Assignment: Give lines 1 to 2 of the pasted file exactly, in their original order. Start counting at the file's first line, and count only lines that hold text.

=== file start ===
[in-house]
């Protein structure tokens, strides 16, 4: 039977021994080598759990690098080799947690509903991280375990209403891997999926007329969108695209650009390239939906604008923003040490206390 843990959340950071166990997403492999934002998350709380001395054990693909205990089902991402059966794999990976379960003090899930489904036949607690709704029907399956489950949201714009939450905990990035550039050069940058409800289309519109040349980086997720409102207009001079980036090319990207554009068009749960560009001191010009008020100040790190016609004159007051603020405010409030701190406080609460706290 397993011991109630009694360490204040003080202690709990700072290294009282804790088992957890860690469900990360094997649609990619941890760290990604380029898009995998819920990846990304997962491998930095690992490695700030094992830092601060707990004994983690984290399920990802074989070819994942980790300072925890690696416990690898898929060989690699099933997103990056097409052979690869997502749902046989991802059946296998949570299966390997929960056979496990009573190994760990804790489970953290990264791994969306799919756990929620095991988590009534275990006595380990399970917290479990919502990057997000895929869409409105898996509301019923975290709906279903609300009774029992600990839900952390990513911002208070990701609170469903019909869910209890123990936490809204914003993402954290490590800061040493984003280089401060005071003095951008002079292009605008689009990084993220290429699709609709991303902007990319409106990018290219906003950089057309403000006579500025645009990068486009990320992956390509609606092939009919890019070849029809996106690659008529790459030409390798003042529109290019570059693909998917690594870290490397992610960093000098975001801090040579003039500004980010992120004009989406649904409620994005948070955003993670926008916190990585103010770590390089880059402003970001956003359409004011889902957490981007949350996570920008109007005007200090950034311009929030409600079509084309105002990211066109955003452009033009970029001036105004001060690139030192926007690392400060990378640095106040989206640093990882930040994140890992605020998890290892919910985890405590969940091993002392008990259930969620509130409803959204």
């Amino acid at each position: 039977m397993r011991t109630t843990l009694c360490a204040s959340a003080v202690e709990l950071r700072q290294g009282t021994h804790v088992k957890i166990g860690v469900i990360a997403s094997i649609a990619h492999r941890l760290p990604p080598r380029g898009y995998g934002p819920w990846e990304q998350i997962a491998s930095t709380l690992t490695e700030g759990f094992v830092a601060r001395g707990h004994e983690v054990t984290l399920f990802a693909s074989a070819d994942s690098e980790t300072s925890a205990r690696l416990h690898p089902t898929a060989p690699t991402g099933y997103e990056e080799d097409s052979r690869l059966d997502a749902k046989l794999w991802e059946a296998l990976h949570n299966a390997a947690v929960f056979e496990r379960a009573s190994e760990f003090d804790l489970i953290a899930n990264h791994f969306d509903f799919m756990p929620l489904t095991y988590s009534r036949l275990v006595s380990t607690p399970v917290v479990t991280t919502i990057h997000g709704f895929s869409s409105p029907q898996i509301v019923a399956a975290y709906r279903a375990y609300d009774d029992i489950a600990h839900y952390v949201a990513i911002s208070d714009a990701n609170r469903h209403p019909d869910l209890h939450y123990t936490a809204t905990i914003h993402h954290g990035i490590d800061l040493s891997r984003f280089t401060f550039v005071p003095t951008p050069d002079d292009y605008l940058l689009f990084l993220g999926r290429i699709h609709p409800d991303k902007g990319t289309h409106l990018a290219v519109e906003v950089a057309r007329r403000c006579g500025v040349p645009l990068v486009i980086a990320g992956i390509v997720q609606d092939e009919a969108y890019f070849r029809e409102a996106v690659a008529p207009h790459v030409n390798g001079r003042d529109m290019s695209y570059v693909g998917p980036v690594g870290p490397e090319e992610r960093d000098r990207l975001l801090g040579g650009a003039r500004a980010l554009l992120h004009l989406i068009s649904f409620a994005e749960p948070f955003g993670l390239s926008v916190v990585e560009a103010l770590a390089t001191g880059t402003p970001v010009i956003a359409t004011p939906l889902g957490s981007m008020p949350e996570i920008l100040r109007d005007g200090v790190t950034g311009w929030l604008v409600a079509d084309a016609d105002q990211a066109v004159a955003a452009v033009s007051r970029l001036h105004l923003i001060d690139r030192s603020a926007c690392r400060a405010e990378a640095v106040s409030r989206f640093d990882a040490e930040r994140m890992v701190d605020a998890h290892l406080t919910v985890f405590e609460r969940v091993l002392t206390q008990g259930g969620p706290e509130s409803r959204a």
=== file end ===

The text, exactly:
[in-house]
């Protein structure tokens, strides 16, 4: 039977021994080598759990690098080799947690509903991280375990209403891997999926007329969108695209650009390239939906604008923003040490206390 843990959340950071166990997403492999934002998350709380001395054990693909205990089902991402059966794999990976379960003090899930489904036949607690709704029907399956489950949201714009939450905990990035550039050069940058409800289309519109040349980086997720409102207009001079980036090319990207554009068009749960560009001191010009008020100040790190016609004159007051603020405010409030701190406080609460706290 397993011991109630009694360490204040003080202690709990700072290294009282804790088992957890860690469900990360094997649609990619941890760290990604380029898009995998819920990846990304997962491998930095690992490695700030094992830092601060707990004994983690984290399920990802074989070819994942980790300072925890690696416990690898898929060989690699099933997103990056097409052979690869997502749902046989991802059946296998949570299966390997929960056979496990009573190994760990804790489970953290990264791994969306799919756990929620095991988590009534275990006595380990399970917290479990919502990057997000895929869409409105898996509301019923975290709906279903609300009774029992600990839900952390990513911002208070990701609170469903019909869910209890123990936490809204914003993402954290490590800061040493984003280089401060005071003095951008002079292009605008689009990084993220290429699709609709991303902007990319409106990018290219906003950089057309403000006579500025645009990068486009990320992956390509609606092939009919890019070849029809996106690659008529790459030409390798003042529109290019570059693909998917690594870290490397992610960093000098975001801090040579003039500004980010992120004009989406649904409620994005948070955003993670926008916190990585103010770590390089880059402003970001956003359409004011889902957490981007949350996570920008109007005007200090950034311009929030409600079509084309105002990211066109955003452009033009970029001036105004001060690139030192926007690392400060990378640095106040989206640093990882930040994140890992605020998890290892919910985890405590969940091993002392008990259930969620509130409803959204």